Dried onions or onion powder are even more potent than fresh onions and can be used to replace salt in baked potatoes, soups, stews, sauces, chicken or egg salads and salsas.


6 Nutritional yeast

Nutritional yeast is deactivated (inactive) yeast and is sold as yeast flakes and powders.

It is known for its cheesy, spicy flavour and goes well with popcorn, pasta and cereal dishes.

Despite its cheese-like taste, it is dairy-free.

Using nutritional yeast instead of salt can also have health benefits. Nutritional yeast is an excellent source of B vitamins (particularly, a good source of vitamin B12, which could be important for vegans) and the beta-glucan fibres it contains can help lower cholesterol levels, potentially reducing the risk of heart disease.

In addition, nutritional yeast contains both dietary fibre and proteins, which help to maintain satiety for longer.


7 Balsamic vinegars

Balsamic vinegar has a sharp, spicy flavour with a sweet tinge. It brings out the natural flavours of food well, minimising the need for salt.

Use balsamic vinegar in salad dressings, soups, stews and marinades for meat and fish. Heating it in a saucepan over low heat can produce an even tastier syrup, which is the perfect complement to fresh tomatoes or roasted/grilled vegetables.

Balsamic vinegar can also be used to make very tasty, crunchy snacks, e.g., drizzle it over chickpeas and bake for about 30 minutes.


8 Smoked paprika powder

Smoked paprika has a smoky, spicy flavour and a deep red colour. It not only adds a beautiful sunset hue to fried dishes but is also a great alternative to salt.

Paprika can be used in many recipes such as stews, chilli, nachos, roast meat, fish or poultry. It can also be used as a substitute for salsa, which is often high in sodium.

In addition, this spice has several health benefits, for example: some studies have shown that the capsaicin in paprika, which gives it its spiciness, can stop the growth of cancer cells.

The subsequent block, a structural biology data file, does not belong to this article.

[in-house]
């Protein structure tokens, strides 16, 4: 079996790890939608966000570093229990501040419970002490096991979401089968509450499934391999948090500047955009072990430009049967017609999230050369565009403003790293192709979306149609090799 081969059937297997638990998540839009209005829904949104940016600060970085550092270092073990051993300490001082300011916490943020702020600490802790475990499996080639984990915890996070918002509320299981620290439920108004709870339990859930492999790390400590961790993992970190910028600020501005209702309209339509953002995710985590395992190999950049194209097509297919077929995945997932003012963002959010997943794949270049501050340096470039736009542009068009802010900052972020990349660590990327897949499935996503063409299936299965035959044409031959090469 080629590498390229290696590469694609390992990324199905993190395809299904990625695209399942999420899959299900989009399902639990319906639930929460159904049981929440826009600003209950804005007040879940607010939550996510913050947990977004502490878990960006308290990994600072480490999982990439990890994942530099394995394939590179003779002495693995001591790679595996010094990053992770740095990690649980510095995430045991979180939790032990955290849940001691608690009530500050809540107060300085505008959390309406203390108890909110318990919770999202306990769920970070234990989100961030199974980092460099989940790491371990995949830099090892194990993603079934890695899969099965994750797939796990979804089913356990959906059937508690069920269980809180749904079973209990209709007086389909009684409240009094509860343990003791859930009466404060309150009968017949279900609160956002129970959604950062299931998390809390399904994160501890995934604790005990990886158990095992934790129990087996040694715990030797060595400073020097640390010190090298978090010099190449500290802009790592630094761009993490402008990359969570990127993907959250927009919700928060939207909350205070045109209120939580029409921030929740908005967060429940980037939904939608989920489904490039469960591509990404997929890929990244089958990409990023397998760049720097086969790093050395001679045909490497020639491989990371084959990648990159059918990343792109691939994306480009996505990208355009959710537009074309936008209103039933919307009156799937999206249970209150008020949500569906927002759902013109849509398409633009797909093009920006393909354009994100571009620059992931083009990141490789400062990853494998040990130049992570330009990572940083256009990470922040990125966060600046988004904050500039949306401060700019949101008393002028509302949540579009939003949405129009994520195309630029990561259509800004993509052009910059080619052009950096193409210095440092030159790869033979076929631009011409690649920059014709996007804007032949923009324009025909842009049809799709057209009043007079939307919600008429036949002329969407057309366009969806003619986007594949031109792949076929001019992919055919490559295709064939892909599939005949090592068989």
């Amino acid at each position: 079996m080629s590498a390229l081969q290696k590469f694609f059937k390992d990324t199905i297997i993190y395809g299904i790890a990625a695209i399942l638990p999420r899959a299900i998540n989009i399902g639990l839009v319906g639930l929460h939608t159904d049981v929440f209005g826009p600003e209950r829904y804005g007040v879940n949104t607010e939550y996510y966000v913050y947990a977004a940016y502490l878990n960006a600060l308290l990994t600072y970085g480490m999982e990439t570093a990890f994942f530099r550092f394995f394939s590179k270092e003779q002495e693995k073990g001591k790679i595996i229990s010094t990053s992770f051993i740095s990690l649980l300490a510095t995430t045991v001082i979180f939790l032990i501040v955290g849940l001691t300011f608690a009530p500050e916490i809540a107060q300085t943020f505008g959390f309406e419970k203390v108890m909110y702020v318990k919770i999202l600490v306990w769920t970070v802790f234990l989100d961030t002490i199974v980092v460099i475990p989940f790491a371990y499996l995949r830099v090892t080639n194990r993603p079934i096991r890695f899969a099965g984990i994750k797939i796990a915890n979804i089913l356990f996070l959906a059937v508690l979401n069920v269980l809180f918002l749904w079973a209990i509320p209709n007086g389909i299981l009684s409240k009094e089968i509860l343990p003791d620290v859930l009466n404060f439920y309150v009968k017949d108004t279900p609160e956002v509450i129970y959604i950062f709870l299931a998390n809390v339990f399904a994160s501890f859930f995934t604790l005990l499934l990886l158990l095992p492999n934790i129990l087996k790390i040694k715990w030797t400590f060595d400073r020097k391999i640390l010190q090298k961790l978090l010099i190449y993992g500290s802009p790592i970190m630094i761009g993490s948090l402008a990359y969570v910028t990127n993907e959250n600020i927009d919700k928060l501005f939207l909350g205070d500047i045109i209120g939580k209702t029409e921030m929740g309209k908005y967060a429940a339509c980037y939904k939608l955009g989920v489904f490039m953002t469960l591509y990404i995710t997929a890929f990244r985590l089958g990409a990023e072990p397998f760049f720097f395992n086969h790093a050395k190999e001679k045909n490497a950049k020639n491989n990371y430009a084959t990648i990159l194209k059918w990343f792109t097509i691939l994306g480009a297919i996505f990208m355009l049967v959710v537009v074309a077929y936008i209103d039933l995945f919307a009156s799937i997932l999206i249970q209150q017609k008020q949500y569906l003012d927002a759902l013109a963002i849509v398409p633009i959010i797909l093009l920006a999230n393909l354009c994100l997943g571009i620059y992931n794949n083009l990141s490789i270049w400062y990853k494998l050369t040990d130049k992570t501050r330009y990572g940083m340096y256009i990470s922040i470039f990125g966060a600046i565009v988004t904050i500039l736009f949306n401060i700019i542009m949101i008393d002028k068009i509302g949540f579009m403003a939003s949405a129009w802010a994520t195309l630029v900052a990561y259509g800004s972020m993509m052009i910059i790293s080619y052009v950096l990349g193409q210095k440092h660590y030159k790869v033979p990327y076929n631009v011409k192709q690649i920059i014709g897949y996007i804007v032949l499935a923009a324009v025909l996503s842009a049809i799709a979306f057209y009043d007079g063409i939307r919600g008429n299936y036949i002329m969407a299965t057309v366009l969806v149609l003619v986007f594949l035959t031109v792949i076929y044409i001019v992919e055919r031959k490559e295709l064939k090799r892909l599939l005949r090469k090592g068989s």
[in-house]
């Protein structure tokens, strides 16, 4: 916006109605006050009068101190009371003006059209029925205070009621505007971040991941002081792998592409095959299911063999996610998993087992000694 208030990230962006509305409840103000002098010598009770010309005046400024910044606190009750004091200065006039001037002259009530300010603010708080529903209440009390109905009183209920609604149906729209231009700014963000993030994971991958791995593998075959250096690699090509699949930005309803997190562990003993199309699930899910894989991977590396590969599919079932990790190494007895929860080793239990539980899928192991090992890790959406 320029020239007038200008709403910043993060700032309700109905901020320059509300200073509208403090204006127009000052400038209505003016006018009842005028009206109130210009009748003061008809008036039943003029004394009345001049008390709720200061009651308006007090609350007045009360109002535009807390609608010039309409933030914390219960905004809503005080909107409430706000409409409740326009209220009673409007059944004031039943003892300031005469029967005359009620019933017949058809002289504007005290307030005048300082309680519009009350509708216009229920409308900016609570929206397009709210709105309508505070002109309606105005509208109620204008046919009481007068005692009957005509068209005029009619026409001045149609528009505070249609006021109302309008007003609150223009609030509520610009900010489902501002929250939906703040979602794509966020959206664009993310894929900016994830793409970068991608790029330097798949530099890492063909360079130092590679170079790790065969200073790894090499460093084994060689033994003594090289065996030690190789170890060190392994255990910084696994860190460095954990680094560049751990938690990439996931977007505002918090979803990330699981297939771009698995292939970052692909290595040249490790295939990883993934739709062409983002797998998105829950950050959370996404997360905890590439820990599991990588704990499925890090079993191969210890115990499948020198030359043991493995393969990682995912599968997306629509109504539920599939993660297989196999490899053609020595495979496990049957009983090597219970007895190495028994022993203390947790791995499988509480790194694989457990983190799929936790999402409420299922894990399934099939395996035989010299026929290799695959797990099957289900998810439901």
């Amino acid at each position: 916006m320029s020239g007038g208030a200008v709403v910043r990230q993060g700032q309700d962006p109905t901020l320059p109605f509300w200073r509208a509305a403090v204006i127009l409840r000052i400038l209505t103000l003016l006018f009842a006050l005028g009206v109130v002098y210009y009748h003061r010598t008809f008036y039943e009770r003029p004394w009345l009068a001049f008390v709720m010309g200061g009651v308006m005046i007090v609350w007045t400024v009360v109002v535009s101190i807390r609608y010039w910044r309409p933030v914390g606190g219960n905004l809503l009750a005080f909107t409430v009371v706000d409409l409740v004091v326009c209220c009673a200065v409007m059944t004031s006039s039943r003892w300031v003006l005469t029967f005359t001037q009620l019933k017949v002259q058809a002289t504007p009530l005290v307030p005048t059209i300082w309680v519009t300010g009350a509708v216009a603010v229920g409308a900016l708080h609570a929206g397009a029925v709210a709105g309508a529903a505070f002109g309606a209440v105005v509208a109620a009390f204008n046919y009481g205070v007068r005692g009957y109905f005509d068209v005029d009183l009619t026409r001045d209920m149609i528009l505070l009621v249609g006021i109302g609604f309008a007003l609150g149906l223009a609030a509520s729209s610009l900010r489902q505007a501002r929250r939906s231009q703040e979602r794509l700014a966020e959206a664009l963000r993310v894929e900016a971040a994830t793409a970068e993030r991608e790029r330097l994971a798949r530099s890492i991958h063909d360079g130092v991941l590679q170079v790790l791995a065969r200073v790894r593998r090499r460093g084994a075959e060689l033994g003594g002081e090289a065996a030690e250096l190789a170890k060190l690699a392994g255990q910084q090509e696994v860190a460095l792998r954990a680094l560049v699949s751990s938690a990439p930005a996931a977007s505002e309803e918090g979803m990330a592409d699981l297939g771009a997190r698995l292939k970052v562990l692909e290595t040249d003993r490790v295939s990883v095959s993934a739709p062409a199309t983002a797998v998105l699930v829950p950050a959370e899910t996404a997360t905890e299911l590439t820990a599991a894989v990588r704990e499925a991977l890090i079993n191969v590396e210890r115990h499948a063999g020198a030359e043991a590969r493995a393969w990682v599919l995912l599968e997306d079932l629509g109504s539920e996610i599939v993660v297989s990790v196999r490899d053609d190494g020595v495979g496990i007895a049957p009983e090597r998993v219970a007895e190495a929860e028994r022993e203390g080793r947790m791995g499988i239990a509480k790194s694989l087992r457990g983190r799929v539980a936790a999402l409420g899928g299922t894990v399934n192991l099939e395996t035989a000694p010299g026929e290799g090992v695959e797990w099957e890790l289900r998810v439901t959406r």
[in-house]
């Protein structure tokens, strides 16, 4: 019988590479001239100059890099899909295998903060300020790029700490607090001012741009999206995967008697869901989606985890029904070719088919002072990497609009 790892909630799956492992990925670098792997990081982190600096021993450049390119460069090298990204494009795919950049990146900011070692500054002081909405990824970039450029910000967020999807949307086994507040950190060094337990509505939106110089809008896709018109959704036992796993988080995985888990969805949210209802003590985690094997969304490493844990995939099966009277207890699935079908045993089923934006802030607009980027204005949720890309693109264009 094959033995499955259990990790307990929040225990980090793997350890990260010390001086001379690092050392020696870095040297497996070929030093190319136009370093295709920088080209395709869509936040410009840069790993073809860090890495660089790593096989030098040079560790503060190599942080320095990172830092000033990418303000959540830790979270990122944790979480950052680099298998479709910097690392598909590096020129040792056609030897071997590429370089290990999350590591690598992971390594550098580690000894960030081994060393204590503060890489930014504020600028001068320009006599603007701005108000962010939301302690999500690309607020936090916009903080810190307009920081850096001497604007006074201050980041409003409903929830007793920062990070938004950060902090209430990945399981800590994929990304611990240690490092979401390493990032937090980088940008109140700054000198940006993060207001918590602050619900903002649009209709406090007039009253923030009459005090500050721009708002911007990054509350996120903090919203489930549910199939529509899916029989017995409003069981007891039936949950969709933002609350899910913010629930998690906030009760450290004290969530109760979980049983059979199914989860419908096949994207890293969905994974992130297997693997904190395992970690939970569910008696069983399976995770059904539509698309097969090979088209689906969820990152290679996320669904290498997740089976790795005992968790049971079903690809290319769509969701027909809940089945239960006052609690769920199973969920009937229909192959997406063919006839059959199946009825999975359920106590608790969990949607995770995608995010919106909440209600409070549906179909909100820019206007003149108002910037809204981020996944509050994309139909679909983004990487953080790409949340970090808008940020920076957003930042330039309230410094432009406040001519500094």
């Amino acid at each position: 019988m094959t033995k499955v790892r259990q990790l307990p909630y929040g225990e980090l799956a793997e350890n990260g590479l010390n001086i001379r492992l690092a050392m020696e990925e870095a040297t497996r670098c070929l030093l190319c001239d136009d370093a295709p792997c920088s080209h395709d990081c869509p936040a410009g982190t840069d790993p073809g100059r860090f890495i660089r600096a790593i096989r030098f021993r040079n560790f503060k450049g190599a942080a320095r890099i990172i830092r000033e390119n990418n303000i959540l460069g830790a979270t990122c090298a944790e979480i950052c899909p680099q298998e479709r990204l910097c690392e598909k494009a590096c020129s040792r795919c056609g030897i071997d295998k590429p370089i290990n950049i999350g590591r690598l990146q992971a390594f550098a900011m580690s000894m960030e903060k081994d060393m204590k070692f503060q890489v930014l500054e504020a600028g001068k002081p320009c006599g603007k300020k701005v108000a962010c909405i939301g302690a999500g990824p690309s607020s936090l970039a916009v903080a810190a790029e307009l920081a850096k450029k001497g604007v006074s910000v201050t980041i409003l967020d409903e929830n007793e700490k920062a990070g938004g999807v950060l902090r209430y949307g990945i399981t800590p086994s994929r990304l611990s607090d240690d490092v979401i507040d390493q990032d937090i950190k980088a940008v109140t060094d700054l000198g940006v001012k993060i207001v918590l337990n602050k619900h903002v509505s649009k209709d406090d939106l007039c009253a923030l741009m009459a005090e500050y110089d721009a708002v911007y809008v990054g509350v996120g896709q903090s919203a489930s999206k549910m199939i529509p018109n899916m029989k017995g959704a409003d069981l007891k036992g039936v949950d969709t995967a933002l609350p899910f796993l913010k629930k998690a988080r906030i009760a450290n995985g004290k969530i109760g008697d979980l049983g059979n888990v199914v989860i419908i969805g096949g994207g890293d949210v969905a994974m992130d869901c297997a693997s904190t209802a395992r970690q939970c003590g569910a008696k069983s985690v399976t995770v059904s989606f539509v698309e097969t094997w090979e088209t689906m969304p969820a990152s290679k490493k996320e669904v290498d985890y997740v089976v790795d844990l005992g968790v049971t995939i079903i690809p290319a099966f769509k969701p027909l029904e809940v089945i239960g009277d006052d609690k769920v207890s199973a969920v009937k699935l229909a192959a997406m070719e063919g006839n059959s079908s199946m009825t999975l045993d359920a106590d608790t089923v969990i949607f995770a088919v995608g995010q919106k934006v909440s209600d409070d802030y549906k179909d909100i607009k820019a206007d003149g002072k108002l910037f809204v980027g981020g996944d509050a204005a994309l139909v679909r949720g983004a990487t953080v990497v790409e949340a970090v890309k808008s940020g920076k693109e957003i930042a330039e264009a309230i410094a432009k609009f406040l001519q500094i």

9 Truffle oil

Truffle oil is infused with its unique and intense truffle flavour and aroma. It imparts a strong, earthy flavour to food that is praised by gourmets all over the world.

While whole truffles are valued for their antioxidant and antibacterial properties, these beneficial properties are less expressed in truffle oil due to extraction and processing methods.

The flavour of truffle oil is so strong that a few drops are enough to impart a rich flavour to pasta, pizza, eggs, mashed potatoes, vegetables…


10 Rosemary

Rosemary is a popular herb that has a wintry pine flavour, so it goes well with hearty soups, stews and other home-cooked dishes. It is also often used to add flavour to oils and dressings.

Consider adding fresh or dried rosemary not only to soups, stews and roasts but also to roasted vegetables, dressings, sauces, pates, pies and breads.


11 Ginger

Ginger, with its spicy and sweet taste, can replace salt in many dishes.

Freshly chopped ginger root or dried ginger can be added to stews, sauces, marinades, drinks and soups.

In addition, ginger has been used for medical purposes for centuries – it has anti-inflammatory properties, can help relieve muscle pain, and boosts the immune system…


12 Coconut aminos

Coconut aminos, are a dark brown liquid made from the sap of coconut palms. It tastes like soy sauce but has a sweet flavour and a much lower sodium content.

These characteristics make it an excellent alternative to soy sauce in stews, rice dishes, sauces and marinades.


13 Coriander

Coriander is obtained from the seeds of the coriander plant. It has a warm, floral and lemony flavour and can add depth and contrast to spicy dishes. In Indian and Mexican cuisine, ground or whole coriander is often added to salsas, soups and curries.